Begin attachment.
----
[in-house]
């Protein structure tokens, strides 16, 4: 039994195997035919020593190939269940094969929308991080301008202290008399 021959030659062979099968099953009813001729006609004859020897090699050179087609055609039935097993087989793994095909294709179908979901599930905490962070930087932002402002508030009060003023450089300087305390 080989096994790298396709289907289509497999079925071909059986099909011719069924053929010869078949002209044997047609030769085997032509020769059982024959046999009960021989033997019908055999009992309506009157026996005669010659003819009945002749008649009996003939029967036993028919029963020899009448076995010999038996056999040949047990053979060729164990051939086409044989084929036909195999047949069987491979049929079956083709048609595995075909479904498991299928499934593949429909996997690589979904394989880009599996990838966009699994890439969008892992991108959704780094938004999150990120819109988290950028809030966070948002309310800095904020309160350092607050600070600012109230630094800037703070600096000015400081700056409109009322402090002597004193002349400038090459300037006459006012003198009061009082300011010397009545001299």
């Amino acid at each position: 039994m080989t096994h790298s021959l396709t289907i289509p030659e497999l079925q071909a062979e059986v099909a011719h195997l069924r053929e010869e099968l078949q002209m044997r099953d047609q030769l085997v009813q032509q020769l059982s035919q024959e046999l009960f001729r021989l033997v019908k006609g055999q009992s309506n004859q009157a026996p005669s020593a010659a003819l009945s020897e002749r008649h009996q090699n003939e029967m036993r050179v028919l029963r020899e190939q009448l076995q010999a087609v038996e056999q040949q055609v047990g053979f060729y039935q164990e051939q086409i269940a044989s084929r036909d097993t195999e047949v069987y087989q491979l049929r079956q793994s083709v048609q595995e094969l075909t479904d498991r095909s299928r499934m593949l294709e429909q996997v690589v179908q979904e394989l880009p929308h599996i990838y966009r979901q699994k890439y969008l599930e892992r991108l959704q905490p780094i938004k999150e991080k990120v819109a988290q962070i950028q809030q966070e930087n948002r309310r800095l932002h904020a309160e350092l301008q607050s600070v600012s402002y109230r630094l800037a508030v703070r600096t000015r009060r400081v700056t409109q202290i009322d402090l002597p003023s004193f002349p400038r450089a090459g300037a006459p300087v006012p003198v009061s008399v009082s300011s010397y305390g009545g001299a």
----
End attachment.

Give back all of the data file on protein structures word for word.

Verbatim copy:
[in-house]
């Protein structure tokens, strides 16, 4: 039994195997035919020593190939269940094969929308991080301008202290008399 021959030659062979099968099953009813001729006609004859020897090699050179087609055609039935097993087989793994095909294709179908979901599930905490962070930087932002402002508030009060003023450089300087305390 080989096994790298396709289907289509497999079925071909059986099909011719069924053929010869078949002209044997047609030769085997032509020769059982024959046999009960021989033997019908055999009992309506009157026996005669010659003819009945002749008649009996003939029967036993028919029963020899009448076995010999038996056999040949047990053979060729164990051939086409044989084929036909195999047949069987491979049929079956083709048609595995075909479904498991299928499934593949429909996997690589979904394989880009599996990838966009699994890439969008892992991108959704780094938004999150990120819109988290950028809030966070948002309310800095904020309160350092607050600070600012109230630094800037703070600096000015400081700056409109009322402090002597004193002349400038090459300037006459006012003198009061009082300011010397009545001299």
């Amino acid at each position: 039994m080989t096994h790298s021959l396709t289907i289509p030659e497999l079925q071909a062979e059986v099909a011719h195997l069924r053929e010869e099968l078949q002209m044997r099953d047609q030769l085997v009813q032509q020769l059982s035919q024959e046999l009960f001729r021989l033997v019908k006609g055999q009992s309506n004859q009157a026996p005669s020593a010659a003819l009945s020897e002749r008649h009996q090699n003939e029967m036993r050179v028919l029963r020899e190939q009448l076995q010999a087609v038996e056999q040949q055609v047990g053979f060729y039935q164990e051939q086409i269940a044989s084929r036909d097993t195999e047949v069987y087989q491979l049929r079956q793994s083709v048609q595995e094969l075909t479904d498991r095909s299928r499934m593949l294709e429909q996997v690589v179908q979904e394989l880009p929308h599996i990838y966009r979901q699994k890439y969008l599930e892992r991108l959704q905490p780094i938004k999150e991080k990120v819109a988290q962070i950028q809030q966070e930087n948002r309310r800095l932002h904020a309160e350092l301008q607050s600070v600012s402002y109230r630094l800037a508030v703070r600096t000015r009060r400081v700056t409109q202290i009322d402090l002597p003023s004193f002349p400038r450089a090459g300037a006459p300087v006012p003198v009061s008399v009082s300011s010397y305390g009545g001299a």